By Brooke Donald
New research shows gains in attendance and GPA of at-risk high school students from incorporating culturally relevant pedagogy.
A high school ethnic studies course examining the role of race, nationality and culture on identity and experience boosted attendance and academic performance of students at risk of dropping out, a new study by scholars at Stanford Graduate School of Education found.
The study looked at ethnic studies classes piloted in several San Francisco high schools and compared academic outcomes for students encouraged to enroll in the course with similar students who did not take it.
The researchers found that students not only made gains in attendance and grades, they also increased the number of course credits they earned to graduate.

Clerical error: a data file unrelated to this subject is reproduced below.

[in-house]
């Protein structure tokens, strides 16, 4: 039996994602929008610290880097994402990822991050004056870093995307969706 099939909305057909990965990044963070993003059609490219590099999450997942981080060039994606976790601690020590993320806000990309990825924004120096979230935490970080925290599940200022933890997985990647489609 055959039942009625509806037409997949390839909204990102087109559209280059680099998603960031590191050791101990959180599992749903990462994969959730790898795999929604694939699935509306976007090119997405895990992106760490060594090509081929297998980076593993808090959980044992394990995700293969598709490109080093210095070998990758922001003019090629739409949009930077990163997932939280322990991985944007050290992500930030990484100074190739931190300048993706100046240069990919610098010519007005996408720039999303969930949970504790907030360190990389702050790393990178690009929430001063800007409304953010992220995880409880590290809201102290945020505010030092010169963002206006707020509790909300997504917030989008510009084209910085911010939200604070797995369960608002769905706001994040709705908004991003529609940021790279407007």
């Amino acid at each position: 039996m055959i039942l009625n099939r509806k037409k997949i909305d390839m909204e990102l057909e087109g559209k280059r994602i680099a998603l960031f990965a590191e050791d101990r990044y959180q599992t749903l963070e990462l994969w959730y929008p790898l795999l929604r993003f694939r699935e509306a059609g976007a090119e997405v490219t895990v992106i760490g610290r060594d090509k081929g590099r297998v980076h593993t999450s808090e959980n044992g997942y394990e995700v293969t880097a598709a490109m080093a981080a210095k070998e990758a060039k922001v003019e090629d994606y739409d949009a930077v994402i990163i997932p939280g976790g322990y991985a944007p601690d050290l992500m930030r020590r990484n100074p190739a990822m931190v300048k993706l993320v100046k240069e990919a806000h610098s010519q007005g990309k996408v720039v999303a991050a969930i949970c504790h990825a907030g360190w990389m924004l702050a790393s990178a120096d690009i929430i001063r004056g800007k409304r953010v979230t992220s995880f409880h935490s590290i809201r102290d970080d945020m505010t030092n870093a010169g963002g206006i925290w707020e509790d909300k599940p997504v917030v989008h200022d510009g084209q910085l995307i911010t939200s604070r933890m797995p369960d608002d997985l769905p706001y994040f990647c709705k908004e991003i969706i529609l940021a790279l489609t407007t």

"What's so unique about this program is the degree to which it helped the students who took it,” said Emily Penner, co-author of the paper and a post-doctoral researcher at the GSE. "Schools have tried a number of approaches to support struggling students, and few have been this effective. It’s a novel approach that suggests that making school relevant and engaging to struggling students can really pay off.”
Thomas Dee, a professor at the Stanford GSE and director at the Stanford Center for Education Policy Analysis, was the other author of the report, which was posted Jan. 11 as a working paper on the website of the National Bureau of Economic Research (NBER).